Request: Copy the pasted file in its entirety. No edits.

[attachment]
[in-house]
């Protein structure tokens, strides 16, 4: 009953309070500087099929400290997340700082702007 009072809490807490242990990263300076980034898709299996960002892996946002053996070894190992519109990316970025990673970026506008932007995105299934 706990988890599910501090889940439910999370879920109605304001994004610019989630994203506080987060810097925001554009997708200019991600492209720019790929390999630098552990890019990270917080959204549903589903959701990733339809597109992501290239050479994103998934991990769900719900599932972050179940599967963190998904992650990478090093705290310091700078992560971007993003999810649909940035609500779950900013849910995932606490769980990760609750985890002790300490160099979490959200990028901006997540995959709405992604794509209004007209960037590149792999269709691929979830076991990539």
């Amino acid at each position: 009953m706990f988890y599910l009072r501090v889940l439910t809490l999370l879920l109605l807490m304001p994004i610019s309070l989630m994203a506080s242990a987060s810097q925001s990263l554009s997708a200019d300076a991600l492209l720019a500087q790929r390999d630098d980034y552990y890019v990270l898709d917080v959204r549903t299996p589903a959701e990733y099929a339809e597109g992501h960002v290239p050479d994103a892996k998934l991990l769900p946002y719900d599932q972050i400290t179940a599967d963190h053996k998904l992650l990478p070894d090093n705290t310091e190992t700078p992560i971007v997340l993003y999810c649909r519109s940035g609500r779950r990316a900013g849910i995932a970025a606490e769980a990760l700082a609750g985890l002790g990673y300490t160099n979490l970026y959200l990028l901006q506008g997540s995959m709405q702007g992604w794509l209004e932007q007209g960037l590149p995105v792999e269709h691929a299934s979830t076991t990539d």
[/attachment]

[in-house]
């Protein structure tokens, strides 16, 4: 009953309070500087099929400290997340700082702007 009072809490807490242990990263300076980034898709299996960002892996946002053996070894190992519109990316970025990673970026506008932007995105299934 706990988890599910501090889940439910999370879920109605304001994004610019989630994203506080987060810097925001554009997708200019991600492209720019790929390999630098552990890019990270917080959204549903589903959701990733339809597109992501290239050479994103998934991990769900719900599932972050179940599967963190998904992650990478090093705290310091700078992560971007993003999810649909940035609500779950900013849910995932606490769980990760609750985890002790300490160099979490959200990028901006997540995959709405992604794509209004007209960037590149792999269709691929979830076991990539």
């Amino acid at each position: 009953m706990f988890y599910l009072r501090v889940l439910t809490l999370l879920l109605l807490m304001p994004i610019s309070l989630m994203a506080s242990a987060s810097q925001s990263l554009s997708a200019d300076a991600l492209l720019a500087q790929r390999d630098d980034y552990y890019v990270l898709d917080v959204r549903t299996p589903a959701e990733y099929a339809e597109g992501h960002v290239p050479d994103a892996k998934l991990l769900p946002y719900d599932q972050i400290t179940a599967d963190h053996k998904l992650l990478p070894d090093n705290t310091e190992t700078p992560i971007v997340l993003y999810c649909r519109s940035g609500r779950r990316a900013g849910i995932a970025a606490e769980a990760l700082a609750g985890l002790g990673y300490t160099n979490l970026y959200l990028l901006q506008g997540s995959m709405q702007g992604w794509l209004e932007q007209g960037l590149p995105v792999e269709h691929a299934s979830t076991t990539d």